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Reality Check Quiz - Civil Discourse and Difficult Decisions

Quiz questions for participants to fill out as they wait for the program to start.

  1. Because I’m 18, if I’m convicted of a federal crime, a lot of factors come into play and it won’t, necessarily, have an impact on the rest of my life. 
    True    False
  2. My parents know that my friends and I are going to drink and they want to keep us off the road, so they buy the beer and we get together at our house, where my parents can keep an eye on us. If the party gets busted, anyone who is underage is breaking the law, but my parents won’t get charged. Of course, they’re over the legal age and they won’t be drinking because they are driving some kids home.
    True    False
  3. My friends and I have been driving for two years. One of my friends has never been caught speeding and she’s never had an accident. But, she’s got a lot of unpaid parking tickets stuffed in her glove compartment. I keep telling her that if she ever gets stopped, they could take her license.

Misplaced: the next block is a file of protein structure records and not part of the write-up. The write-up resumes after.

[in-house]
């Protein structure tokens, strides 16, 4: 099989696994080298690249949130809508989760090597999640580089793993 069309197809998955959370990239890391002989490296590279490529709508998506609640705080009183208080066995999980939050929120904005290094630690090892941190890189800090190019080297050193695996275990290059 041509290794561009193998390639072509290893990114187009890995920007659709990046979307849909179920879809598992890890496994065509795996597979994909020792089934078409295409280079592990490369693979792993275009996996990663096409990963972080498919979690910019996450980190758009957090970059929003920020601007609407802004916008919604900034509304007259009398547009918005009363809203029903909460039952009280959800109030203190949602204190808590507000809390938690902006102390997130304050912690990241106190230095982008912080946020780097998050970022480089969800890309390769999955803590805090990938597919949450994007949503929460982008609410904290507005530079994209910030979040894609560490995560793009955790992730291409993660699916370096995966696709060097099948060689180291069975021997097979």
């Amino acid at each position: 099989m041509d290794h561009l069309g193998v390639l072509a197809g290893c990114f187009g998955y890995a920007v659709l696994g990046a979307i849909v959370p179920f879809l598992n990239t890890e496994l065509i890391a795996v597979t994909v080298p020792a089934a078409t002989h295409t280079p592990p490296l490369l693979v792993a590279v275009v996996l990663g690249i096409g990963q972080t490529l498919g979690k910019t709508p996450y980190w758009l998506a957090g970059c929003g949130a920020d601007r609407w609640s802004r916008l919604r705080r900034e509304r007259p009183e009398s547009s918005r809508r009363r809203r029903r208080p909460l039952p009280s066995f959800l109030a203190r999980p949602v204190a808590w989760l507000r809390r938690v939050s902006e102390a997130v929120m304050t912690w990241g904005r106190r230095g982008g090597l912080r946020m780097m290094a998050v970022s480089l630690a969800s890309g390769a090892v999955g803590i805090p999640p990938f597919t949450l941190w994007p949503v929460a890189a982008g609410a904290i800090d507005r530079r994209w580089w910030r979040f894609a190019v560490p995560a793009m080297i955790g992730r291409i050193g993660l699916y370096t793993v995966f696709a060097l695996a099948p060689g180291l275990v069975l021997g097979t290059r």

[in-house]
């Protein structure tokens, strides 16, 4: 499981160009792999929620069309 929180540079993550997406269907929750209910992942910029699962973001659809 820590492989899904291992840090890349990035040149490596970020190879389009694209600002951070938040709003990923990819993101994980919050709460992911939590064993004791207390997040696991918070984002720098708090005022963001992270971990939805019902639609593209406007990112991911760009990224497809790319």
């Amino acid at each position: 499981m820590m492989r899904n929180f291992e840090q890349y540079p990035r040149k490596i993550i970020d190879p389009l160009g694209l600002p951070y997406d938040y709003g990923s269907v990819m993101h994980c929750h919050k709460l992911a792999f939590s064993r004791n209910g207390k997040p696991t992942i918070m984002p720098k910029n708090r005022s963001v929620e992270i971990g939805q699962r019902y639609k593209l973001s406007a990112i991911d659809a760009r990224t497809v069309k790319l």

True    False
  4. When I go to a bar, I use the fake I.D. I bought it on the Internet. I’ve heard that the site could be part of a national ring, but I’m not going to get caught. Besides, if I do, the worst that will happen is that they’ll take my I.D. and kick me out of the bar.
    True    False
  5. If I’m hiking in Colorado, where pot is legal, and my friends bring some back to our home state where it’s not legal, they could end up in federal court, if they’re caught with it. 
    True    False